Neil Young’s Film Lounge – Manhunter

Published on: March 23rd, 2004

MANHUNTER

8/10

USA 1986 : Michael Mann : 120mins

Back in 1985, [Dino de Laurentiis and his wife] bought the rights to Thomas Harris best-selling thriller Red Dragon, from which they produced the 1986 movie Manhunter The film, which features the first, brief appearance of the serial killer Hannibal Lecter (played by Brian Cox), was inventive, frightening, and well-reviewed, but it grossed a paltry $8.6 million, less than the cost of its print ads. The De Laurentiises were disappointed. Manhunter was not Red Dragon, Dino says. Manhunter was no good.
Premiere
magazine, February 2001.

The subsequent box office successes of both Lecter (The Silence of the Lambs) and Mann (Last of the Mohicans and Heat) make, in retrospect, the failure of the their joint project one of the mysteries of mid-80s American cinema. At the time, it must have been a conspicuous disaster, given Manns phenomenal small-screen success with Miami Vice. After The Keep, this was his second commercial bomb in a row, and he didn’t try again until Mohicans five years later. But while The Keep remains barely known, and usually disappoints those who do bother to seek it out, Manhunters reputation has soared over the years its now almost a clich to say its a better movie than Lambs, and to prefer Coxs Lecter (or rather, Lecktor, as he’s spelled here) over Hopkins Oscar-winning turn. Clichs, perhaps, but in this instance, deadly accurate ones.

For all its rough edges, Manhunter was the first sign that Mann might be something out of the ordinary, a film-maker of rare confidence and technical skills. Ironically, what were once derided as his main weaknesses his flashy visuals and soundtrack indicating an apparent preference for style over substance are now part of his distinction. Mann slyly uses the mid 80s prevailing gaudy aesthetic, putting it at the service of narrative and character. His film has a seductive visual sheen, with particular attention paid to colour, but its part of his powerful synthesis of subject and style. In his hands, Manhunter aims beyond just being another fast-paced police-procedural thriller, towards psychological analysis of its central characters states of mind.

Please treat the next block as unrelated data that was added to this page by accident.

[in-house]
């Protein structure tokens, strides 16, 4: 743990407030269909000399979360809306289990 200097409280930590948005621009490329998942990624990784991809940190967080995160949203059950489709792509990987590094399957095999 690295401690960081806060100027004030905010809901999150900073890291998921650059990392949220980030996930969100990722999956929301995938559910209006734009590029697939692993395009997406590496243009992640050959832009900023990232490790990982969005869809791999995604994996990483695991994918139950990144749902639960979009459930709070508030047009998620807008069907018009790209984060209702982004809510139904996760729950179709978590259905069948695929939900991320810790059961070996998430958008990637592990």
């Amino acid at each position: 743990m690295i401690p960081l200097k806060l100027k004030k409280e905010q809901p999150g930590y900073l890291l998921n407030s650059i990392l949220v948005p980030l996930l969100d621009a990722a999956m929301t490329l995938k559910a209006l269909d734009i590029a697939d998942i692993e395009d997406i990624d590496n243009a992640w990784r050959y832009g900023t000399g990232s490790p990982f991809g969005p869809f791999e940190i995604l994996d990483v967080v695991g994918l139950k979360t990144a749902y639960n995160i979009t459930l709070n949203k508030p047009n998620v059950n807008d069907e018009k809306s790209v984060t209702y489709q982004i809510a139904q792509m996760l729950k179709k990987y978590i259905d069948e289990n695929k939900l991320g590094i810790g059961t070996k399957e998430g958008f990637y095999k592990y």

One reason why Lecktors screen debut caused less of a splash than his subsequent Lecter appearances is that he’s comparatively underexposed here. But, as incarnated by Scottish stage star Brian Cox a bold choice, as at this point virtually unknown in Hollywood he dominates the movie in much the same way, delivering his terrific lines with a convincing combination of impish zest and a chilly Edinburgh hauteur, but none of Hopkins glassy-eyed ham. Lecktors role in the two movies is very similar we have an FBI agent (William Petersen as Will Graham, the manhunter of the title) tracking down a serial killer (Tom Noonan as Francis Dollarhyde), and turning to the incarcerated Lecktor (he doesn’t get out in this one) for advice. As in Lambs, Lecktor and the agent have a special psychological bond here, Grahams technique involves attempting to put himself into the mind of his target, and Lecktor believes the agents success indicates psychopathic tendencies, kept in check by the routines of work and everyday family life.